Thursday, December 31, 2009

2010: once in a blue moon

Once in a blue moon, we come across an opportunity to participate in a point in history that's so special, it changes who we are as individuals and as a culture. We are so very grateful to have connected with so many animals lovers in recent months as we walk into a brand new era together. Author and anthropologist Mary Elizabeth Thurston signals this new era in her musings, below. Wishing Happy New Year to all our friends and the creatures they hold dear.

The Path to a New Ethic

"History tells us that the welfare of the individual - humane or canine - is irrevocably tied to the welfare of the community. Now we have studies showing that children who care for dogs are more likely to mature into emotionally healthier adults, and that canine companionship prolongs the length and quality of life. Capable of remarkable love, the dog gives us what we crave most - a sense of belonging.

Throughout our shared history with dogs, it has been the spark of love between one person and one pet that became the catalyst for social change. That this canine "ephiphany" is now happening with increasing frequency points to a revolution in our concept of ourselves - our growing acceptance that we are part of the community of animals, not above or separate from it. With overpopulation, urbanization and habitat destruction threatening our personal links to the natural world, the role of the dog in bringing us to this new awareness cannot be trivialized.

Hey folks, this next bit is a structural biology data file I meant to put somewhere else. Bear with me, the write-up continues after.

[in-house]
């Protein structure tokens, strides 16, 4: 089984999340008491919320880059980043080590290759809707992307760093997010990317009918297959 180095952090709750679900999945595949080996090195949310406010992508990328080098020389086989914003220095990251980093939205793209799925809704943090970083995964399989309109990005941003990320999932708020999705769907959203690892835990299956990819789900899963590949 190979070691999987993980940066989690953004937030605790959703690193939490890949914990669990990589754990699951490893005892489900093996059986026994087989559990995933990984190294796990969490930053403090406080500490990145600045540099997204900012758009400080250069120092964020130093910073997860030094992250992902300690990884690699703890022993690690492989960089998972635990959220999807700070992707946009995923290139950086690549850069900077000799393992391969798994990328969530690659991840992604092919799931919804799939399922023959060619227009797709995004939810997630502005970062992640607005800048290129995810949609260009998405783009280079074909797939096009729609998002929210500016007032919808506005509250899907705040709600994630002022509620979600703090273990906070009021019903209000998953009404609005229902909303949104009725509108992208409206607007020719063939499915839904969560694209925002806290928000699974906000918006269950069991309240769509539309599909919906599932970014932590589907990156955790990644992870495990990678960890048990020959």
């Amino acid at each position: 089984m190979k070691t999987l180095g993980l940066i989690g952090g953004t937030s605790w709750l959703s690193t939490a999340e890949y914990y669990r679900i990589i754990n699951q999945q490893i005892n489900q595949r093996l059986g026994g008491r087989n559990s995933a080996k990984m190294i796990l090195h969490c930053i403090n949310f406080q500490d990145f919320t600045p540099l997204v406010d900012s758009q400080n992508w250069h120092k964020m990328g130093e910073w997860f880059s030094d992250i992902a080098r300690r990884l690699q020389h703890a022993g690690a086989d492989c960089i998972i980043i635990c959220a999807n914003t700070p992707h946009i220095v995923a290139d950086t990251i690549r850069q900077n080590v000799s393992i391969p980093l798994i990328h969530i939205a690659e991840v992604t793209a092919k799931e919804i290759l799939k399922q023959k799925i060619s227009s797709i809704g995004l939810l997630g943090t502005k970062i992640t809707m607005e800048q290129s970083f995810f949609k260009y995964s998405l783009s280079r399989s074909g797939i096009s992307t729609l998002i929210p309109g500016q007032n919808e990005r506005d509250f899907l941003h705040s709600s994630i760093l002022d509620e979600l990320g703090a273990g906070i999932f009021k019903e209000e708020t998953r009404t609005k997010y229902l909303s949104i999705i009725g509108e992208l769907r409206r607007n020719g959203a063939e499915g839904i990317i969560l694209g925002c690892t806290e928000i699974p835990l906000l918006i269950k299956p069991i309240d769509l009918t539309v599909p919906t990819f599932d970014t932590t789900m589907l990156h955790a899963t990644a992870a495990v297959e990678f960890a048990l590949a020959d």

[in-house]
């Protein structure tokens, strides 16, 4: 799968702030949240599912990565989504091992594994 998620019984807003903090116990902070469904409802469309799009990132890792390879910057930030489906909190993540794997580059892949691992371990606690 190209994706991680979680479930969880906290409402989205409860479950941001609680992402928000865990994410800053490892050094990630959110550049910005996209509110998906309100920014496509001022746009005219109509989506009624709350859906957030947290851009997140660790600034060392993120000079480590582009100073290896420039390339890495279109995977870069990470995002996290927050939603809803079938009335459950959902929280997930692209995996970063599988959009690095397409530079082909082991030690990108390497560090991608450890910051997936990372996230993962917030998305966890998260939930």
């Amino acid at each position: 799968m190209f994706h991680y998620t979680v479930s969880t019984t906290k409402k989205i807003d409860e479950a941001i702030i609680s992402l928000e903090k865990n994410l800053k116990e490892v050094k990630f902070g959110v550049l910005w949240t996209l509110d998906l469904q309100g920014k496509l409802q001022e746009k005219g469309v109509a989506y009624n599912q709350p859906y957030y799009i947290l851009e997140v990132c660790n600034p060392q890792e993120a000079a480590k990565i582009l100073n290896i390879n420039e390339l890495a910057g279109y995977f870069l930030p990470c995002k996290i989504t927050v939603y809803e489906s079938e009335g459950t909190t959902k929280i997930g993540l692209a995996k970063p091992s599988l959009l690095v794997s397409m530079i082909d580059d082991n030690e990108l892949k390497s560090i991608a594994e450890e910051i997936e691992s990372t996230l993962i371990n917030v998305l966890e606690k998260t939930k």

Pet keeping is now one of the Western values being exported to cultures where animals have traditionally been viewed as consumable resources. With only the affluent in these countries able to afford keeping dogs for pleasure, pets again are becoming emblems of prestige, just as they were in nineteenth-century Europe. So we might ask, as the far reaches of the globe are transformed by a second wave of industrialization, whether the human-dog relationship in these developing nations will follow the same evolutionary pattern. Will the camera again document a canine pilgrimage from slave to soulmate as these societies grapple with concepts of self-determination and a compassionate ethic that embraces us all?" - Mary Elizabeth Thurston


With all the new traffic to our site, our server bills have gone thru the roof! So while we migrate to a new server today, BR's website and corresponding images on the blogspot, etc, will be playing hike-n-seek.

Bookmark ... No more "www" in our url.